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Math Help - Analysis Proof Involving Cauchy Sequences

  1. #1
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    Analysis Proof Involving Cauchy Sequences

    So I teach high school math, but I love to study math in my spare time. I'm charging my way through an analysis book, trying to solve all of the problems. Been looking at this one for a couple of days now and I need to get un-stuck. It's clear to me that lim_{n\rightarrow \infty}\{a_n-b_n\}=a-b and that lim_{n\rightarrow \infty}\{a_n-b_n\}\leq0 since a_n\leq b_n, but I'm stuck on proving it. Any help appreciated. Thanks!

    Here is the problem:
    Suppose that \{a_n\} and \{b_n\} are both Cauchy sequences and that a_n\leq b_n for each n. Prove that lim_{n\rightarrow\infty}a_n\leq lim_{n\rightarrow\infty}b_n
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  2. #2
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    Re: Analysis Proof Involving Cauchy Sequences

    Quote Originally Posted by UNLVRich View Post
    Here is the problem:
    Suppose that \{a_n\} and \{b_n\} are both Cauchy sequences and that a_n\leq b_n for each n. Prove that lim_{n\rightarrow\infty}a_n\leq lim_{n\rightarrow\infty}b_n
    Because \mathbb{R} is complete we know that \left( {{a_n}} \right) \to a\;\& \;\left( {{b_n}} \right) \to b~.

    All you need to show is that a\le b.

    Have you (can you) shown that if \forall n[c_n\ge 0]~\&~\left( {{c_n}} \right) \to c\text{ then }c\ge 0~?

    If you can then let c_n=b_n-a_n~.
    Thanks from topsquark and UNLVRich
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  3. #3
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    Re: Analysis Proof Involving Cauchy Sequences

    Quote Originally Posted by Plato View Post
    Have you (can you) shown that if \forall n[c_n\ge 0]~\&~\left( {{c_n}} \right) \to c\text{ then }c\ge 0~?
    I've boiled it down to being able to show \forall n[c_n\ge 0]~\&~\left( {{c_n}} \right) \to c\text{ then }c\ge 0, but there is something that I'm missing. I'm not sure how to show that.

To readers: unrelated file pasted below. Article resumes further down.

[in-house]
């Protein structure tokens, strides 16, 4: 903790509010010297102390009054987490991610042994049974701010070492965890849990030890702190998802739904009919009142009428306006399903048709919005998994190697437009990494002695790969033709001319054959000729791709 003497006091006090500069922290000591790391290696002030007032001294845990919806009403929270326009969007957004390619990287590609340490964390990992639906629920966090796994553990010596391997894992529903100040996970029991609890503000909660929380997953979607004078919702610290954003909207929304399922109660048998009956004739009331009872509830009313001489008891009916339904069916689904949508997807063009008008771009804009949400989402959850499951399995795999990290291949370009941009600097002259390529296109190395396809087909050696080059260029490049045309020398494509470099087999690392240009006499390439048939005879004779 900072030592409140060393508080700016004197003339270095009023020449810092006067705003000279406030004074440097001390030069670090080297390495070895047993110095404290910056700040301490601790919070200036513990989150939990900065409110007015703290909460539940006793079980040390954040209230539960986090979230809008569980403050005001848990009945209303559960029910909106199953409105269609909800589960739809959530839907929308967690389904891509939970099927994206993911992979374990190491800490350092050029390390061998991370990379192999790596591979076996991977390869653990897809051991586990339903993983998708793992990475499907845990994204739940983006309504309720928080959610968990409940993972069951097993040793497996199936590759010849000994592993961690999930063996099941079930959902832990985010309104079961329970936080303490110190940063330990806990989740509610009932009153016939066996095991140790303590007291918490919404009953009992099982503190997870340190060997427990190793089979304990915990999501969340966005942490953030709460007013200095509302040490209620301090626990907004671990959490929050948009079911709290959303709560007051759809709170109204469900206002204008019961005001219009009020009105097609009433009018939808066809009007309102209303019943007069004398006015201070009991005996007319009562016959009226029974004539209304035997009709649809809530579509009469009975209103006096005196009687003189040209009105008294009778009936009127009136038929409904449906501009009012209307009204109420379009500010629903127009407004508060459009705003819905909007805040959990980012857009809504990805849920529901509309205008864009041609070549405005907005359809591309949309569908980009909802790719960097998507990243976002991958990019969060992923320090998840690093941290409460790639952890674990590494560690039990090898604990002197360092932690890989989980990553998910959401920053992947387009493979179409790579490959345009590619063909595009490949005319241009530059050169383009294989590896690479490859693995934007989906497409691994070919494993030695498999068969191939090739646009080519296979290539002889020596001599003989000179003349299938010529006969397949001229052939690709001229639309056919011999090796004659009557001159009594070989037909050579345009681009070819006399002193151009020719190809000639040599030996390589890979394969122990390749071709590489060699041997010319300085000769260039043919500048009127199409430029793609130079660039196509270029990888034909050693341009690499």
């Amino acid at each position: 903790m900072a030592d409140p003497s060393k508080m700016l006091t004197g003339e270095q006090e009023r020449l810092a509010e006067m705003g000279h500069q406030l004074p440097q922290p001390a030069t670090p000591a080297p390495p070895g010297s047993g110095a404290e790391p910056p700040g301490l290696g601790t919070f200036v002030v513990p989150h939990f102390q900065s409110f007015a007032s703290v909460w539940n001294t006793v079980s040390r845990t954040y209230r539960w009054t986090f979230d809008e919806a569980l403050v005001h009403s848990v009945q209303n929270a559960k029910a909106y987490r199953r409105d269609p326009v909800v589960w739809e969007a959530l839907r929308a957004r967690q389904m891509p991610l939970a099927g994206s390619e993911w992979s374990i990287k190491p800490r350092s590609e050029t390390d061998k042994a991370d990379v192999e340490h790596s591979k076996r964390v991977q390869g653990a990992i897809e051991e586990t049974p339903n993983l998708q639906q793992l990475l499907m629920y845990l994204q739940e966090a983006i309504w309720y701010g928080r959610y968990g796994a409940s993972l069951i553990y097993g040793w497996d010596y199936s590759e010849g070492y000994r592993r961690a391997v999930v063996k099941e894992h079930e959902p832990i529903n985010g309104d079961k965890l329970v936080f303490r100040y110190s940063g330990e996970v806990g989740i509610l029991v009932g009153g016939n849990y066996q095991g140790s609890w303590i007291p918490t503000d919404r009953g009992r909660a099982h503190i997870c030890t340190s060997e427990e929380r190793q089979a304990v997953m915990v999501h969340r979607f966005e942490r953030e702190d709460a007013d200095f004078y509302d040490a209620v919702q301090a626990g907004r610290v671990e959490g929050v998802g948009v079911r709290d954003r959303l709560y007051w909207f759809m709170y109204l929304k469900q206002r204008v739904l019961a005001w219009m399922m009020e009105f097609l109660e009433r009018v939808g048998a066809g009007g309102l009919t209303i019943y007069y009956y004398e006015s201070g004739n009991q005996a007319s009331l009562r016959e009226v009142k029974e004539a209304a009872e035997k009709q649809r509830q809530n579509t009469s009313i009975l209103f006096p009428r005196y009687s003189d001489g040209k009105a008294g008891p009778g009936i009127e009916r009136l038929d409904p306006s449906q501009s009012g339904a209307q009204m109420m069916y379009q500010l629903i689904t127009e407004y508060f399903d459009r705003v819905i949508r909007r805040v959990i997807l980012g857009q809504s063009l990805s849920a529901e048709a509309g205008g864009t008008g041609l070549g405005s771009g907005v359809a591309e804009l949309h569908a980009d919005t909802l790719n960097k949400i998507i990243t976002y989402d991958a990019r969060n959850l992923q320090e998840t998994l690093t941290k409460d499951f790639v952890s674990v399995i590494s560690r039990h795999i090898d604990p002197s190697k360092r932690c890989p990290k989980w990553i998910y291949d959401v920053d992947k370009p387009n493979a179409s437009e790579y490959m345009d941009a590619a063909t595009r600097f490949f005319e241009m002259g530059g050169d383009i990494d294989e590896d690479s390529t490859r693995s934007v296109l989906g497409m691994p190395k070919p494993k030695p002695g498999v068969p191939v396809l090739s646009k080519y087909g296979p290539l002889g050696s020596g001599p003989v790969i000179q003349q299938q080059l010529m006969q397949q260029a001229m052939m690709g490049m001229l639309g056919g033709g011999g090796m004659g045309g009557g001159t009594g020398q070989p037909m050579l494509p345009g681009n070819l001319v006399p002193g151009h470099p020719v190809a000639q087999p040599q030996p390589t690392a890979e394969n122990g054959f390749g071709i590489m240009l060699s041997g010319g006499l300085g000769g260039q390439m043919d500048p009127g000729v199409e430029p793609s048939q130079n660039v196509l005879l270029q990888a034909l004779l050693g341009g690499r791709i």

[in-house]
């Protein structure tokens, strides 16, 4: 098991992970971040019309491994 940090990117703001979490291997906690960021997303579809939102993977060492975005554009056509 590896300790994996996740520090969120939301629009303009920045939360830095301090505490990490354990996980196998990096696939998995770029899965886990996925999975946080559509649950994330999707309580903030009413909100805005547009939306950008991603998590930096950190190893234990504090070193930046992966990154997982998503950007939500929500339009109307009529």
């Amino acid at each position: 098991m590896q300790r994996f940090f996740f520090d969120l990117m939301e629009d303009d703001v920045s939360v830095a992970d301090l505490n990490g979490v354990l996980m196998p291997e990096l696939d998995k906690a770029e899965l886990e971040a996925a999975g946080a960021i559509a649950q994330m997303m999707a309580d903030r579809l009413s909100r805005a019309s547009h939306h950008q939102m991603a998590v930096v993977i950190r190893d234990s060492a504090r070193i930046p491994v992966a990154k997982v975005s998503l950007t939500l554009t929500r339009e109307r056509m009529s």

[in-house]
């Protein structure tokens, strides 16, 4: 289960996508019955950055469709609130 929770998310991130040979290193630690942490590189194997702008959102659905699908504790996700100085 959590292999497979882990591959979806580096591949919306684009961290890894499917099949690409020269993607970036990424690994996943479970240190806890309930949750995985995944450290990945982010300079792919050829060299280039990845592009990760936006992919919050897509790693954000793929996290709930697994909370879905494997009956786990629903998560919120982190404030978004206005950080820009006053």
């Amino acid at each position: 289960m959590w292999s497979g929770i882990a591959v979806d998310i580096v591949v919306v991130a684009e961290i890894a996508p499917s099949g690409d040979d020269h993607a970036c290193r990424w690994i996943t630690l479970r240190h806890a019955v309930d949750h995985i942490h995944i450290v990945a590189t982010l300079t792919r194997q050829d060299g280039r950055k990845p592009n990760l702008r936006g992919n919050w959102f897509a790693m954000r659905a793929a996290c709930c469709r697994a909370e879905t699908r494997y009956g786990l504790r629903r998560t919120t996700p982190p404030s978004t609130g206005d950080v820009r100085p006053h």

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  4. #4
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    Re: Analysis Proof Involving Cauchy Sequences

    c_n is a snake that crawls arbitrarily close to c. On the other hand, if c < 0, then there is a finite distance between c and 0. Eventually the distance between c_n and c becomes smaller than this distance. What happens then?
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  5. #5
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    Re: Analysis Proof Involving Cauchy Sequences

    Quote Originally Posted by UNLVRich View Post
    I've boiled it down to being able to show \forall n[c_n\ge 0]~\&~\left( {{c_n}} \right) \to c\text{ then }c\ge 0, but there is something that I'm missing. I'm not sure how to show that.
    I take you at your word that you are self studying basic analysis. Here is very useful concept.
    First, "almost all" means all but a finite collection.

    So if (c_n)\to c then almost all of the terms are 'near' c.
    As was pointed out in reply #4, if c<0 that would impossible if \forall n[c_n\ge 0].
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  6. #6
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    Re: Analysis Proof Involving Cauchy Sequences

    Hi,
    Maybe this will help. Try proof by contradiction. Namely, assume c < 0. Then in the definition of limit take \epsilon={-c\over2}. Then there is N such that c_N-c\leq|c_N-c|<\epsilon. But this says c_N<c+\epsilon={c\over2}<0, a contradiction.
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  7. #7
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    Re: Analysis Proof Involving Cauchy Sequences

    Thanks to johng, Plato and emakarov. I will meditate further on this.
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